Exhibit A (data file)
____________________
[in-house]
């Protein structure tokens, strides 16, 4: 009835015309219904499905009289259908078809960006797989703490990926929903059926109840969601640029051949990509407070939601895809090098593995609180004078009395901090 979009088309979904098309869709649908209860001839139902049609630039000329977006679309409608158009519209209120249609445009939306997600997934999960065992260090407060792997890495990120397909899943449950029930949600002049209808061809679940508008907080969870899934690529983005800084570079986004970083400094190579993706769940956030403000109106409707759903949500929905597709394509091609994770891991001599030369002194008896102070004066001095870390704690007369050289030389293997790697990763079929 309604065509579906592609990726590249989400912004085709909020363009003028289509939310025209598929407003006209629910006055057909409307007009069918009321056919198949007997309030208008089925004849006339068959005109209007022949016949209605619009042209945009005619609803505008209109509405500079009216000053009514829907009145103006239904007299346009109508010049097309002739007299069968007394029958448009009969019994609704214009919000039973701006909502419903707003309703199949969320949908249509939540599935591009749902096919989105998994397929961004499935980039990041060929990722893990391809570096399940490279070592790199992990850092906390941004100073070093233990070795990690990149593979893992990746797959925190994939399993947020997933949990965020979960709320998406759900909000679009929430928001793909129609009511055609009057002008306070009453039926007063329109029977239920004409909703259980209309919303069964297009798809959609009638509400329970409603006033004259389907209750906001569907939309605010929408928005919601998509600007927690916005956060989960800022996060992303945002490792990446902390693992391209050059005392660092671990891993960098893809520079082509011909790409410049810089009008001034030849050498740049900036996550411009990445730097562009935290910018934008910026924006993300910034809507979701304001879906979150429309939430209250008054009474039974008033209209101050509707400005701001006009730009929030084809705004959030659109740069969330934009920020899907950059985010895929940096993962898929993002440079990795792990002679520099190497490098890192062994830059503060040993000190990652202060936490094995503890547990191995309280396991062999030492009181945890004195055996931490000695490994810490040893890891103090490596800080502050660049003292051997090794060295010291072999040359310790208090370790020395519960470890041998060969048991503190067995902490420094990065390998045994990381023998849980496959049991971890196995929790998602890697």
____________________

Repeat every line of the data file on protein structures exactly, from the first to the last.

[in-house]
């Protein structure tokens, strides 16, 4: 009835015309219904499905009289259908078809960006797989703490990926929903059926109840969601640029051949990509407070939601895809090098593995609180004078009395901090 979009088309979904098309869709649908209860001839139902049609630039000329977006679309409608158009519209209120249609445009939306997600997934999960065992260090407060792997890495990120397909899943449950029930949600002049209808061809679940508008907080969870899934690529983005800084570079986004970083400094190579993706769940956030403000109106409707759903949500929905597709394509091609994770891991001599030369002194008896102070004066001095870390704690007369050289030389293997790697990763079929 309604065509579906592609990726590249989400912004085709909020363009003028289509939310025209598929407003006209629910006055057909409307007009069918009321056919198949007997309030208008089925004849006339068959005109209007022949016949209605619009042209945009005619609803505008209109509405500079009216000053009514829907009145103006239904007299346009109508010049097309002739007299069968007394029958448009009969019994609704214009919000039973701006909502419903707003309703199949969320949908249509939540599935591009749902096919989105998994397929961004499935980039990041060929990722893990391809570096399940490279070592790199992990850092906390941004100073070093233990070795990690990149593979893992990746797959925190994939399993947020997933949990965020979960709320998406759900909000679009929430928001793909129609009511055609009057002008306070009453039926007063329109029977239920004409909703259980209309919303069964297009798809959609009638509400329970409603006033004259389907209750906001569907939309605010929408928005919601998509600007927690916005956060989960800022996060992303945002490792990446902390693992391209050059005392660092671990891993960098893809520079082509011909790409410049810089009008001034030849050498740049900036996550411009990445730097562009935290910018934008910026924006993300910034809507979701304001879906979150429309939430209250008054009474039974008033209209101050509707400005701001006009730009929030084809705004959030659109740069969330934009920020899907950059985010895929940096993962898929993002440079990795792990002679520099190497490098890192062994830059503060040993000190990652202060936490094995503890547990191995309280396991062999030492009181945890004195055996931490000695490994810490040893890891103090490596800080502050660049003292051997090794060295010291072999040359310790208090370790020395519960470890041998060969048991503190067995902490420094990065390998045994990381023998849980496959049991971890196995929790998602890697």